Jury, State, And Society In Medieval England by J. MasschaeleJury, State, And Society In Medieval England by J. Masschaele

Jury, State, And Society In Medieval England

byJ. Masschaele

Hardcover | November 17, 2008

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This book portrays the great variety of work that medieval English juries carried out while highlighting the dramatic increase in demands for jury service that occurred during this period.
James Masschaele is an Associate Professor of History at Rutgers University.
Jury, State, And Society In Medieval England
Jury, State, And Society In Medieval England

by J. Masschaele

$156.00

Out of stock online

Not available in stores

Title:Jury, State, And Society In Medieval EnglandFormat:HardcoverDimensions:280 pages, 8.5 × 5.51 × 0.03 inPublished:November 17, 2008Publisher:Palgrave Macmillan USLanguage:English

The following ISBNs are associated with this title:

ISBN - 10:0230607799

ISBN - 13:9780230607798

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Table of Contents

Sworn Inquests * Transforming Inquests Into Juries * Choosing Jurors and Constituting Juries * Juror Qualifications * The People of the Jury

Editorial Reviews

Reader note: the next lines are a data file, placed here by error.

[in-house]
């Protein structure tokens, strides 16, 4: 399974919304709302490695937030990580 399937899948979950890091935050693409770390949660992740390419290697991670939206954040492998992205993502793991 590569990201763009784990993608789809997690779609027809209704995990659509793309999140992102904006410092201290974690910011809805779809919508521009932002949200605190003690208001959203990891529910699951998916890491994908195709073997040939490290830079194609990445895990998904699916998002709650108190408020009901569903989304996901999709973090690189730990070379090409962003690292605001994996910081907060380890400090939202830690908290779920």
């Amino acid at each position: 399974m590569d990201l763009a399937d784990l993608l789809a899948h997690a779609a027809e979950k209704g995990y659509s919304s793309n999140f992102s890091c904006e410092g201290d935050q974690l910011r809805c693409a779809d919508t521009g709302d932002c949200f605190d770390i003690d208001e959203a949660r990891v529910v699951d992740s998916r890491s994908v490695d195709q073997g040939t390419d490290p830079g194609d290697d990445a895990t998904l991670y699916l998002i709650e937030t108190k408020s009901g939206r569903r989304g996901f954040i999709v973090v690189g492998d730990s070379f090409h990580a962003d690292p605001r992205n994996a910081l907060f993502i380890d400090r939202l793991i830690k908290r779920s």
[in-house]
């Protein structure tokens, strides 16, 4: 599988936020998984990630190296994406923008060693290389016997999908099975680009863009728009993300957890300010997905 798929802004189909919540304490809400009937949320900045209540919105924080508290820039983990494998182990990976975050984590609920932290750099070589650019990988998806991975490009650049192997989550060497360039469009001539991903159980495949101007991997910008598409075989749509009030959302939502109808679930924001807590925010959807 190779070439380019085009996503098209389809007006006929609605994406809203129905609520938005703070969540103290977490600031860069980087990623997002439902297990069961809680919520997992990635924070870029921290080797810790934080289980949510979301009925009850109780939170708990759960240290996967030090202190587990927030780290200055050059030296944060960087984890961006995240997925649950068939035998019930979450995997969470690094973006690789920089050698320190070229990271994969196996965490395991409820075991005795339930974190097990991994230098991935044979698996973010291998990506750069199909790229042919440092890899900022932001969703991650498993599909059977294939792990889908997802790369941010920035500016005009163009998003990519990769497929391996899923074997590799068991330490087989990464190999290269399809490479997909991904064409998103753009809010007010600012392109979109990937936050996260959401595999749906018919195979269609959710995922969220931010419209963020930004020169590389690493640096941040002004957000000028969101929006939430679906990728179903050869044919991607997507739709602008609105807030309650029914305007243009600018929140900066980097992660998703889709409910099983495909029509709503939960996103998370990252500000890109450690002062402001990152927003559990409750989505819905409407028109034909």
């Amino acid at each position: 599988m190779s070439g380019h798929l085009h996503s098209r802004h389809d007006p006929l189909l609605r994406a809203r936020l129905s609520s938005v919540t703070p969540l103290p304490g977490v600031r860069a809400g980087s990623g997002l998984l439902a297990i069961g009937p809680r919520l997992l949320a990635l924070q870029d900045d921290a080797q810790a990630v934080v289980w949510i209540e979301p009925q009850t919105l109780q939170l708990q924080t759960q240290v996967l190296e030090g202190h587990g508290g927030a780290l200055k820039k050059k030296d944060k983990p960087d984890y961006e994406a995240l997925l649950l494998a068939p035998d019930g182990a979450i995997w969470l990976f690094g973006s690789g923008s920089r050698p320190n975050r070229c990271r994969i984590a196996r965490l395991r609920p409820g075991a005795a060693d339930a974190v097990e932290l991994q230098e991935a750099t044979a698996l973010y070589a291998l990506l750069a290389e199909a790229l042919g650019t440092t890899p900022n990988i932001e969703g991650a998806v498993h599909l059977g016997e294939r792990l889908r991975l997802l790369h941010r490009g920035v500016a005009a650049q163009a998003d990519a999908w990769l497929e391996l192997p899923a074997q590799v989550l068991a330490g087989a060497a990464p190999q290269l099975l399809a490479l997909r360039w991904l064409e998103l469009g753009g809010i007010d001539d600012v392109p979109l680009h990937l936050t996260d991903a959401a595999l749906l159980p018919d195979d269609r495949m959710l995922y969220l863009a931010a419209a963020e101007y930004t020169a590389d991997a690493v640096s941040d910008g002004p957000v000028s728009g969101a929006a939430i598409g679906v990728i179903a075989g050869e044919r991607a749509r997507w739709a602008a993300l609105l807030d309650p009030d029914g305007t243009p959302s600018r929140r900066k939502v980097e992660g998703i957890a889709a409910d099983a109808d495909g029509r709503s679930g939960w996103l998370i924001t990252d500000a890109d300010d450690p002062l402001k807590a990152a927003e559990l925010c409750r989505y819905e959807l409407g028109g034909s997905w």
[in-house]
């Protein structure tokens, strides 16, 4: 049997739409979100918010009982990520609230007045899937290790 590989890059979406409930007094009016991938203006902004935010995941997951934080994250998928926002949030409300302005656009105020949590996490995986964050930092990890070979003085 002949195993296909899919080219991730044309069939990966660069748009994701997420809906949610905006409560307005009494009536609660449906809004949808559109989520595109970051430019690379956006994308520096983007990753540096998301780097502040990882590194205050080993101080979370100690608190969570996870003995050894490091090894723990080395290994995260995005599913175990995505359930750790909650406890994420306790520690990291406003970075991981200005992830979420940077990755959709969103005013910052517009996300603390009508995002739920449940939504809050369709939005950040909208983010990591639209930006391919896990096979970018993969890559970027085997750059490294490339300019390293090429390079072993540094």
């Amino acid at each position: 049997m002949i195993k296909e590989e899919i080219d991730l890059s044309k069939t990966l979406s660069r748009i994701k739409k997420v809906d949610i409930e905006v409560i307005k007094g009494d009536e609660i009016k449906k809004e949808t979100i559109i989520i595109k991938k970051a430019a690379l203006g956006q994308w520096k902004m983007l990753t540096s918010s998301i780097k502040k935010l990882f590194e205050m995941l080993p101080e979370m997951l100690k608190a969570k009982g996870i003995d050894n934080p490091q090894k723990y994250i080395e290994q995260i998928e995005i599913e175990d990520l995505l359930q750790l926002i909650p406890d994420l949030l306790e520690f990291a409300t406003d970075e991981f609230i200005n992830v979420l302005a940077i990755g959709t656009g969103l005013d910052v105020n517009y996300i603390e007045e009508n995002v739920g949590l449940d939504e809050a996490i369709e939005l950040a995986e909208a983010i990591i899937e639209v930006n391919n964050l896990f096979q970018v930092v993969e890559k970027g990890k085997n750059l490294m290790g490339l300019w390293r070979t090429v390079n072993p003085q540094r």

“James Masschaele’s book is in part a synthesis of earlier scholarship but also in part itself an original work that makes a real addition to the existing literature.”—Speculum "This book explains the complicated development of the jury system of medieval England in a very clear and readable prose that scholars and students alike will appreciate. Masschaele offers illuminating comment on a wide range of subjects, including the socio-political implications of jury service, the importance of fairness and reliability in the growth of jury procedure, and the ways in which juries represented a partnership between local people and higher authorities. Particularly important is Masschaele's evidence that the rapid expansion of the jury system required the participation of so many men that royal officials had to widen the social base from which they drew jurors. He argues, therefore, that jury service was an instrument of state formation because of the regular contact and cooperation it entailed between the royal government and its subjects, including, by the late thirteenth century, many peasants from lower down the social ladder. This argument is, moreover, crucial in explaining the early and successful process of state formation in medieval England compared to its continental counterparts."--Maryanne Kowaleski, Joseph Fitzpatrick SJ Distinguished Professor of History and Director of Medieval Studies, Fordham University "A fine study, convincingly demonstrating the extensive contribution of peasants to the formation of the English medieval state."--Richard Britnell, Emeritus Professor of History, University of Durham